Now 85, Helen Thomas went on statins about five years ago. She had the same issue as millions of Americans: high cholesterol.
“I did have, yes, the doctor recommended that I take them. A lot of my friends had been on statins,” says Thomas.
Statins proved to be a game-changer when it comes to treating cholesterol.
“They are the most proven drugs, with the most data behind them that show they actually reduce cardiovascular events such as heart attacks, stroke and cardiovascular death by reducing the cholesterol,” says Dr. Brian Taschner, cardiologist with Lee Memorial Health System.
Now the rules are changing when it comes to who takes them. New guidelines were recently released by the American College of Cardiology and the American Heart Association.
“They make it easier for physicians. The previous guidelines have a somewhat difficult algorithm to memorize, to figure out which cholesterol goals were good for which patients. These guidelines try to simplify the process,” says Dr. Taschner.
For years doctors prescribed statins based mostly on a patient’s cholesterol levels, especially the LDL or bad cholesterol. The new guidelines have a broader focus- looking at patient’s overall risk and then breaking statin use into four categories based on statistics.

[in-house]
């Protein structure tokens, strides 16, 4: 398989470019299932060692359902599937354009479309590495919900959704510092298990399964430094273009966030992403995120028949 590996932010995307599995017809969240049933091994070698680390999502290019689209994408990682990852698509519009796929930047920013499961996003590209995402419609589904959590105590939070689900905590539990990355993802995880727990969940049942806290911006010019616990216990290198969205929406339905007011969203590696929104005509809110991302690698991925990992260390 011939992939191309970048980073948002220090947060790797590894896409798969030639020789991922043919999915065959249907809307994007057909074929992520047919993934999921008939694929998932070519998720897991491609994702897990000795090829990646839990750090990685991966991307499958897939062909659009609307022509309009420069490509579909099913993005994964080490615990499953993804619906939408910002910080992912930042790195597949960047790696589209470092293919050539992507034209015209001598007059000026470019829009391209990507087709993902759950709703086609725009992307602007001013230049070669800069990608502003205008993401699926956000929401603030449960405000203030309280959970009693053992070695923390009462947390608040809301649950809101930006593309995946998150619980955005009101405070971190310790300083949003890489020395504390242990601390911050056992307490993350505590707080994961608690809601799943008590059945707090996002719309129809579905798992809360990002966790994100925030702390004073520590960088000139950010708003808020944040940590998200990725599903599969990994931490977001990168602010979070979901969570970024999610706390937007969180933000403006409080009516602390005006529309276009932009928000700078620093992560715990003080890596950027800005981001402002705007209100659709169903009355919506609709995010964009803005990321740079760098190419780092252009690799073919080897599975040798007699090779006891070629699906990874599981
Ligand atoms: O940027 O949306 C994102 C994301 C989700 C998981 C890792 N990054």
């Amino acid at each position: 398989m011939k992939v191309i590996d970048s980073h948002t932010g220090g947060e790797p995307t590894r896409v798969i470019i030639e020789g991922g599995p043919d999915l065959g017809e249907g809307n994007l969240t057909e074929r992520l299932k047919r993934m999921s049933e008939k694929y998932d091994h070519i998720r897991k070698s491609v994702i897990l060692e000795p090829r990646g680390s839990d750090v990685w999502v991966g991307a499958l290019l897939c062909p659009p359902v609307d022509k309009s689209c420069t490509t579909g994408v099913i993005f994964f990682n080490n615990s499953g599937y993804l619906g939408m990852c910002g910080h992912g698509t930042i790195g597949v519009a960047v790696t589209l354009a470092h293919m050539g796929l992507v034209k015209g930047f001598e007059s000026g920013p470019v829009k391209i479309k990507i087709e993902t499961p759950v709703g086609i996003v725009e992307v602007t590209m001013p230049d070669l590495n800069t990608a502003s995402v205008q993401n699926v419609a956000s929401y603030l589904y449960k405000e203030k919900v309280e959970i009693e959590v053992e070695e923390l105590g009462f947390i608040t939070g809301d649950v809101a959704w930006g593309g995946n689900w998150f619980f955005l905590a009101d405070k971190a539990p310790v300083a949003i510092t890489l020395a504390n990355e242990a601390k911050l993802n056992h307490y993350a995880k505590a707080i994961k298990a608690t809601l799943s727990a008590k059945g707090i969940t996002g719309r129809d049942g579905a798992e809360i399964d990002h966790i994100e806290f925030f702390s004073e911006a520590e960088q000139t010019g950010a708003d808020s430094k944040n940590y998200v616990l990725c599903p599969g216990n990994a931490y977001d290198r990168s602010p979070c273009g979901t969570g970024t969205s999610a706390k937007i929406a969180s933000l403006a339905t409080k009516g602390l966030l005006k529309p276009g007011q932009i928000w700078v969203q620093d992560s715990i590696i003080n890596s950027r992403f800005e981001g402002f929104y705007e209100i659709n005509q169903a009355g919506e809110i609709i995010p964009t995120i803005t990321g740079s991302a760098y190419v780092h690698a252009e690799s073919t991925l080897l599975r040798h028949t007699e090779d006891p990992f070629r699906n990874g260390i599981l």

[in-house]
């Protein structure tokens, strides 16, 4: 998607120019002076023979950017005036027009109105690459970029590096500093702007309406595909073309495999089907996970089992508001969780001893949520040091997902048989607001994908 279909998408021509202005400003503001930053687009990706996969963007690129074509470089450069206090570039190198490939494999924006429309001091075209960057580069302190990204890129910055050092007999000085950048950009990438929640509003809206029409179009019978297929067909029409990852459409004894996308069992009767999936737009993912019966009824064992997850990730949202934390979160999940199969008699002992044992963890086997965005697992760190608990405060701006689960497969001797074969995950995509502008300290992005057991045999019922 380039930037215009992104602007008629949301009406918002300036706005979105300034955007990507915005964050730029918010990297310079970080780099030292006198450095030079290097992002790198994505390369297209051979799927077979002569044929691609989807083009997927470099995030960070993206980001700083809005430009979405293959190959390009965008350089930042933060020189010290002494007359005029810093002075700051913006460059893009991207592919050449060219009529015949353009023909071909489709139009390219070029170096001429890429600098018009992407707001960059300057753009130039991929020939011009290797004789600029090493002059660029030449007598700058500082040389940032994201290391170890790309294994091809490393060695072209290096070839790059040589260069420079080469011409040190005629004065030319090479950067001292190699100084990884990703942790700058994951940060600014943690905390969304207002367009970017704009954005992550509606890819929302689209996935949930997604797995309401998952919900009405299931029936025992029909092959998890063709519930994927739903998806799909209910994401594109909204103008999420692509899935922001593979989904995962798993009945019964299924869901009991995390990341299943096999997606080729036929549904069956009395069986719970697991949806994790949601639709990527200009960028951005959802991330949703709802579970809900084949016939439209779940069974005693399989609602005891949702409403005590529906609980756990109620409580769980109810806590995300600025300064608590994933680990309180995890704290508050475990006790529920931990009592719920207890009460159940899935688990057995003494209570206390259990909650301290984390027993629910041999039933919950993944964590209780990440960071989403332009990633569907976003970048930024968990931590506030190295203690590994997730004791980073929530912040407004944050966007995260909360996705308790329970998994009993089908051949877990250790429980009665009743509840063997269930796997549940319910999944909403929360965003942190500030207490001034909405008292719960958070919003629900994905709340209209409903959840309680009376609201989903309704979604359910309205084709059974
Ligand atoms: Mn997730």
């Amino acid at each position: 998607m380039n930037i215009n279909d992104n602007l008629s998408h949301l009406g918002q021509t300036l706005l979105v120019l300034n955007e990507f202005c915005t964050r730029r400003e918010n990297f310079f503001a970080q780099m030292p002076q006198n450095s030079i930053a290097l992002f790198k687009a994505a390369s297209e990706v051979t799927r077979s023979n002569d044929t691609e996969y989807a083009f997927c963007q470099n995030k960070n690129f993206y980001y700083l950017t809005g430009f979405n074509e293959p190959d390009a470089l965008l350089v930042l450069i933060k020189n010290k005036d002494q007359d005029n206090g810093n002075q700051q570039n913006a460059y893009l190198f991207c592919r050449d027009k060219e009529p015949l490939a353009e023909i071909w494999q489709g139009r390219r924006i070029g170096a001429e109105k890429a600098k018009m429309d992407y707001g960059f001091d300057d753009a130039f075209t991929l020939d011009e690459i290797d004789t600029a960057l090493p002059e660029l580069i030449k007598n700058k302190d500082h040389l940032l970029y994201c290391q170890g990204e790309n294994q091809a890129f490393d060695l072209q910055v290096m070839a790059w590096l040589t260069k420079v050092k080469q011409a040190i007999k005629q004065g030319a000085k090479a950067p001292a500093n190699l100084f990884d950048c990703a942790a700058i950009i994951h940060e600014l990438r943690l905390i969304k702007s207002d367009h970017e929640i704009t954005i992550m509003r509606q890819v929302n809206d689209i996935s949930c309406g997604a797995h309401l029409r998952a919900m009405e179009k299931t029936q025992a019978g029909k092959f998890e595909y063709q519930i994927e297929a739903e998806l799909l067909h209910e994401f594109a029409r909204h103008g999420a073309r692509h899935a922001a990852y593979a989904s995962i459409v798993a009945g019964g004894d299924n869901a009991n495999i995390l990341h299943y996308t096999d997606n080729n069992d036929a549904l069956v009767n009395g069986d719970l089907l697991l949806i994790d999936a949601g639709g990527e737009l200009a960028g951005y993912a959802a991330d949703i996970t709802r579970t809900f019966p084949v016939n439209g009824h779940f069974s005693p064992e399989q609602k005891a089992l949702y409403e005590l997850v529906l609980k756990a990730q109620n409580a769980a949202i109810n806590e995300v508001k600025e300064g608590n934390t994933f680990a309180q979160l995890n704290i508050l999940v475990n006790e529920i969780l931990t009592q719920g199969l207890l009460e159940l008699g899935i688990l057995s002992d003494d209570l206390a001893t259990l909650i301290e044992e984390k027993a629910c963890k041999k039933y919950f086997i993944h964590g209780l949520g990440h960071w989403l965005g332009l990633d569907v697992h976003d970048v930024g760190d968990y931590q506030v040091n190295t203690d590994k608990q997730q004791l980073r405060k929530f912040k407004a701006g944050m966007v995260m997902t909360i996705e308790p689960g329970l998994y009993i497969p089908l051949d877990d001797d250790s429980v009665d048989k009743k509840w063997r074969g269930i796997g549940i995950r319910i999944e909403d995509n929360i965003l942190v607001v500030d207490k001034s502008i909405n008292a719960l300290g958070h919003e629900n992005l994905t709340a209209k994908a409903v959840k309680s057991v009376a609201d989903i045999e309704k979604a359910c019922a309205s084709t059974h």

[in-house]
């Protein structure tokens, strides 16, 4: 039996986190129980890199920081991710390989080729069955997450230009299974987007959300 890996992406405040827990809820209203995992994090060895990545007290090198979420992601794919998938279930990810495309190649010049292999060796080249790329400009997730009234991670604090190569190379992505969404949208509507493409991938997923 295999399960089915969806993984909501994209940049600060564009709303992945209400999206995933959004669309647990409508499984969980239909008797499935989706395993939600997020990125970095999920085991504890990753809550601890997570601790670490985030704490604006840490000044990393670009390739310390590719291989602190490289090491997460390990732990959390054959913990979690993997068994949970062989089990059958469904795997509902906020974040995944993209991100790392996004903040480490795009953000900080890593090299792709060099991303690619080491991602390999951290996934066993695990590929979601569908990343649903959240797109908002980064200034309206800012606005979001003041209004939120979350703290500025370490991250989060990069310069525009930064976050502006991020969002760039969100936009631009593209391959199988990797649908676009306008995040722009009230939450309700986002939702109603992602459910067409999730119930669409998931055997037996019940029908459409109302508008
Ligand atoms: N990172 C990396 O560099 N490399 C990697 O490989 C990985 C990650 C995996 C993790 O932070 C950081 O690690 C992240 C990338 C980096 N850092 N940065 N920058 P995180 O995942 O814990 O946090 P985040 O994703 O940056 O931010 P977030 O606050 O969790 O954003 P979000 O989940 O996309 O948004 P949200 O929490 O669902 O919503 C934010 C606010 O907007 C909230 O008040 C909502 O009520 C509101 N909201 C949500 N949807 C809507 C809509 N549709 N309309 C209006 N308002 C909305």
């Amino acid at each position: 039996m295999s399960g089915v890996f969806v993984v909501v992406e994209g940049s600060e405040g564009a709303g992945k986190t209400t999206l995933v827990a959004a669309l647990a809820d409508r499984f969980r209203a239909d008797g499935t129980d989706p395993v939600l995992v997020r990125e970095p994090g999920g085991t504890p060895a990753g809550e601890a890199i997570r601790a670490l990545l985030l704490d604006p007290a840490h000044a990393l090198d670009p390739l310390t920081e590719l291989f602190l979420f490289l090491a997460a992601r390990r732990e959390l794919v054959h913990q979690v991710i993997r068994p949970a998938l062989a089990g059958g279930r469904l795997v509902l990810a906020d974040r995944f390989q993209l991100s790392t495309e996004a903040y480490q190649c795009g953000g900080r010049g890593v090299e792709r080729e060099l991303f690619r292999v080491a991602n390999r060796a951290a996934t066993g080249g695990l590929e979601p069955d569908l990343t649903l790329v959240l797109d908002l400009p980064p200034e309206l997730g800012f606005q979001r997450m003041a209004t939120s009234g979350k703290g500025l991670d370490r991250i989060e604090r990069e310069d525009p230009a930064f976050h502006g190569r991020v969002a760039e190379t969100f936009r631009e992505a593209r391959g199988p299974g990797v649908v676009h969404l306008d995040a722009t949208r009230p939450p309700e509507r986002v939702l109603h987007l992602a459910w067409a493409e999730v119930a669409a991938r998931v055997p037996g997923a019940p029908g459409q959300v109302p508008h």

The first group covers people with pre-existing heart disease; the second, people with significant, elevated cholesterol. The third category includes people who are middle age with type 2 diabetes. And the fourth group is primary prevention: which is people who don’t have cardiovascular disease, but are at high risk to within 10 years.
“If they’re in one of these four groups, they should be treated. And we decide on more intense or less intense statin therapy, rather than targeting a number which we were doing before,” says Dr. Taschner.
The number of statin-takers under these guidelines will jump from about 15% today to 31%. Doctor’s hope playing the stats will help people like Thomas lower the odds of a heart health crisis.
“It’s been alright - so it’s been normal within the normal range,” says Thomas.